Heyl: Why not Thanksgiving in January?
It’s time for Thanksgiving to raise the white flag to Black Friday.
Society has evolved greatly from the days when primitive cultures would delay the beginning of their primal holiday shopping ritual — one named after a Friday — until an actual Friday. Thanksgiving, which for years has unsuccessfully battled creeping consumerism, needs to take the hint and finally get out of the way.
There’s no longer time to give thanks on the day once reserved solely for doing that. Attitudes have changed, priorities have shifted.
The practice of reflecting on what we are grateful for has been replaced by the practice of viciously elbowing those who would keep us from the Target door-buster to which we are entitled.
So let’s acknowledge the obvious: Thanksgiving has been permanently usurped by Black Friday. That’s certainly a concern for traditionalists sadly unfocused on obtaining that 65-inch Vizio TV door-buster for only $648 (bargain!), but the problem has a solution as obvious as it is radical.
Thanksgiving needs to move to a different day.
The evidence that the holiday should scoot to a less occupied space on the calendar is insurmountable.
Likely before your turkey is in the oven on Thanksgiving, Kmart, Big Lots and Dollar General will be open. Their door-busters begin at 7 a.m., making retailers such as Wal-Mart, Target, Macy’s and Kohl’s seem like models of restraint because they won’t open until 6 p.m.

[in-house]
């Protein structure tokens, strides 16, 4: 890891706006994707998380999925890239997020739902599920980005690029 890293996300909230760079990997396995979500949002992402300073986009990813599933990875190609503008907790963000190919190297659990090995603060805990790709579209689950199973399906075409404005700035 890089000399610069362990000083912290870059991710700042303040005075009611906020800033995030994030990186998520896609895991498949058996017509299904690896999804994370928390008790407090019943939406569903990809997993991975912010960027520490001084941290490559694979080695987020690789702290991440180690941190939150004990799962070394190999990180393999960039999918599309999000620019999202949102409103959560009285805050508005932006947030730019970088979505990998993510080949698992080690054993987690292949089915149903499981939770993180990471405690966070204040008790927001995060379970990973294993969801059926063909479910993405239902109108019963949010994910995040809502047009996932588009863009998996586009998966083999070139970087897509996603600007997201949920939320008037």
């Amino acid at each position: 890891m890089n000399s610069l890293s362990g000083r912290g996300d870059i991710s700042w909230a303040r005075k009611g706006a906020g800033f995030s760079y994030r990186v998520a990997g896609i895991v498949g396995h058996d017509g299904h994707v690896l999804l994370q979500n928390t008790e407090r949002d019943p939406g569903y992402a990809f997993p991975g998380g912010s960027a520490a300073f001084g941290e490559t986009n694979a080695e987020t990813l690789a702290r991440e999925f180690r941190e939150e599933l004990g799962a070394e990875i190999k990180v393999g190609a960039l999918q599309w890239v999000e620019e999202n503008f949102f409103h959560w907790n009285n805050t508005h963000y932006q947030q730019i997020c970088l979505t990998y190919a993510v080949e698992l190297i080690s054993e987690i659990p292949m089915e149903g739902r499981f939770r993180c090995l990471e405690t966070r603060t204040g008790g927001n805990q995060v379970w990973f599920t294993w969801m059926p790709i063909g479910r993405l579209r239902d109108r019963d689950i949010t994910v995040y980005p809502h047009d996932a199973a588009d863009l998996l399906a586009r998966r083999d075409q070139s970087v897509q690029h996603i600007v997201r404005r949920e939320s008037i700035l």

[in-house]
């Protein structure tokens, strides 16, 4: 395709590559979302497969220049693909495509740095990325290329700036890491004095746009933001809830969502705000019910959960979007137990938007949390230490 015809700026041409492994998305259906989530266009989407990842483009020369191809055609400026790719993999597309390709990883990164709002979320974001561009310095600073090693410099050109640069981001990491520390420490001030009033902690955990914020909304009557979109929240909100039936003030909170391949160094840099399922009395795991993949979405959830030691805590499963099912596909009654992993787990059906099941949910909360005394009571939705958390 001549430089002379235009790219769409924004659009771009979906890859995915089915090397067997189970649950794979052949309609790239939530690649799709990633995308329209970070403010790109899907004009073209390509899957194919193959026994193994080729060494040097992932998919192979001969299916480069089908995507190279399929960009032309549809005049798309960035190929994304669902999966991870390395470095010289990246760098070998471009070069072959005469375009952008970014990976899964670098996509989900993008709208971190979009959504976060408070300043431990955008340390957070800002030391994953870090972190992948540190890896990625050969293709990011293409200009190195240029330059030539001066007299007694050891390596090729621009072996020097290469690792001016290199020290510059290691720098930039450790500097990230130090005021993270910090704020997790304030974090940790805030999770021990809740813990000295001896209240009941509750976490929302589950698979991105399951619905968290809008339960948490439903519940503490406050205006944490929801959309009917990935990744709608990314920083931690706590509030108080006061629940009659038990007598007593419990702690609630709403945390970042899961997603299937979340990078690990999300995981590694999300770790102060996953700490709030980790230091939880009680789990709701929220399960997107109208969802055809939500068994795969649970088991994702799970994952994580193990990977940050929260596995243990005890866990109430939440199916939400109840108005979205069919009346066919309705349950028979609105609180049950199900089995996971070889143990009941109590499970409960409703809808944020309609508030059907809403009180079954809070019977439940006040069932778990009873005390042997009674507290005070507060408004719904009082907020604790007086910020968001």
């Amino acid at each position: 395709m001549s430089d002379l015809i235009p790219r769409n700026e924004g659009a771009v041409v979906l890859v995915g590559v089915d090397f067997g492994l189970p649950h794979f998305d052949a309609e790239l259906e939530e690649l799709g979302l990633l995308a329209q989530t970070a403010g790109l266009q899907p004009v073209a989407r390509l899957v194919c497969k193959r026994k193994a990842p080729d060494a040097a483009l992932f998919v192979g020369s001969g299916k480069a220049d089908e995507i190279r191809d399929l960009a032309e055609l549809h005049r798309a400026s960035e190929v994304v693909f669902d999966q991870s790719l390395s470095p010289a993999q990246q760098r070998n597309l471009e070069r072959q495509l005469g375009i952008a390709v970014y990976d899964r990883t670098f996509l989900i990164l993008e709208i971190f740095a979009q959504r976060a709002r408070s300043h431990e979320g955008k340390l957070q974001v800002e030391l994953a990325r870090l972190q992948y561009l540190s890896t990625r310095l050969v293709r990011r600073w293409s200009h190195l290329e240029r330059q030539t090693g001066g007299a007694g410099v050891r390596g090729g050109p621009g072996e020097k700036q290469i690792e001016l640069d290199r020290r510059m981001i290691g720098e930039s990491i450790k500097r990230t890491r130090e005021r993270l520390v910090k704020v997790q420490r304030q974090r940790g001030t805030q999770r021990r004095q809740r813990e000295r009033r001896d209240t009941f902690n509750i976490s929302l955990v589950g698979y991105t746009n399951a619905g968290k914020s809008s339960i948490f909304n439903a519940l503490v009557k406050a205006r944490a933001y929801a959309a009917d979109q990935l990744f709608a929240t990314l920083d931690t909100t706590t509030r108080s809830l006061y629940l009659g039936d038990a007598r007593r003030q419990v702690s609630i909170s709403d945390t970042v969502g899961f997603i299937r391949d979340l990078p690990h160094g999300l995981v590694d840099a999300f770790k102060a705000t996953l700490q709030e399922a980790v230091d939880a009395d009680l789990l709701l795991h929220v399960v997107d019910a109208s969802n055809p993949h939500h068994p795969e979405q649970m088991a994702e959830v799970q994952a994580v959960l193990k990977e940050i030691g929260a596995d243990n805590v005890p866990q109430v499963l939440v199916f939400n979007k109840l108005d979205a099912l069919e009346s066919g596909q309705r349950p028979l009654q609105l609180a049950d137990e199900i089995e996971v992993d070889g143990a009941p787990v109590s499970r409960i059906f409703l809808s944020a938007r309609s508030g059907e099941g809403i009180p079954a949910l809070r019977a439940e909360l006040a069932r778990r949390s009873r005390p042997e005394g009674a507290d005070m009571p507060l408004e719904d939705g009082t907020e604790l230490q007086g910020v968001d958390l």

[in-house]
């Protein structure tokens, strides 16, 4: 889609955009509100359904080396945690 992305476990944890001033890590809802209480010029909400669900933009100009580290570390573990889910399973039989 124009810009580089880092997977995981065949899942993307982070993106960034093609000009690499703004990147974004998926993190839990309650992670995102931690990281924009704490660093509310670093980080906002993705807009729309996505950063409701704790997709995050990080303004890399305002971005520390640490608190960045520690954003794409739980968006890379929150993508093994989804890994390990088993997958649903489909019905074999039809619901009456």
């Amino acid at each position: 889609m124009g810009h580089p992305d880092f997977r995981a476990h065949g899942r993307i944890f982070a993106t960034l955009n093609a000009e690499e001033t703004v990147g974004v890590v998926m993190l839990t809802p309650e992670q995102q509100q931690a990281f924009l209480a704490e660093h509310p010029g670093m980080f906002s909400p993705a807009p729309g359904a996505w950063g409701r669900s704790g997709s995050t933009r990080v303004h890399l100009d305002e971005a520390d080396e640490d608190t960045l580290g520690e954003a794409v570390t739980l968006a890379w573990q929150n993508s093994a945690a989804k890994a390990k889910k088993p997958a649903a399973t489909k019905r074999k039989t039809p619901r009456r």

Even some stores that want to observe Thanksgiving in its entirety might not be able to delay their Black Friday openings until Friday.
Butler’s Clearview Mall is one of several malls across the country that has threatened to fine retailers who fail to open on the holiday in violation of their leases.
(I suppose that’s good news for folks who just can’t wait a day for a personalized vehicle vanity plate. Clearview definitely is doing them a favor by forcing Lehren Auto Tags to staff its kiosk).
With rare exceptions, Thanksgiving has been held on the fourth Thursday of November since Abraham Lincoln proclaimed that day the holiday in 1863. But who said Thanksgiving has to remain on that day?
Franklin Delano Roosevelt certainly didn’t.
Attempting to aid retailers and boost holiday sales during the waning years of the Great Depression, Roosevelt in 1939 moved Thanksgiving to the third Thursday of November, where it stayed until Congress moved it back to the fourth in 1941. There is precedent in tinkering with Thanksgiving’s timing; Congress easily could do it again.
The difficult task would be to move the holiday to a day where there is virtually no chance of Black Friday holiday shopping intruding upon it. That’s a tall order, I realize.
But I think everyone eventually would be thankful they’re carving their turkey in January.
Eric Heyl is a Trib Total Media staff writer. He can be reached at 412- 320-7857 or firstname.lastname@example.org.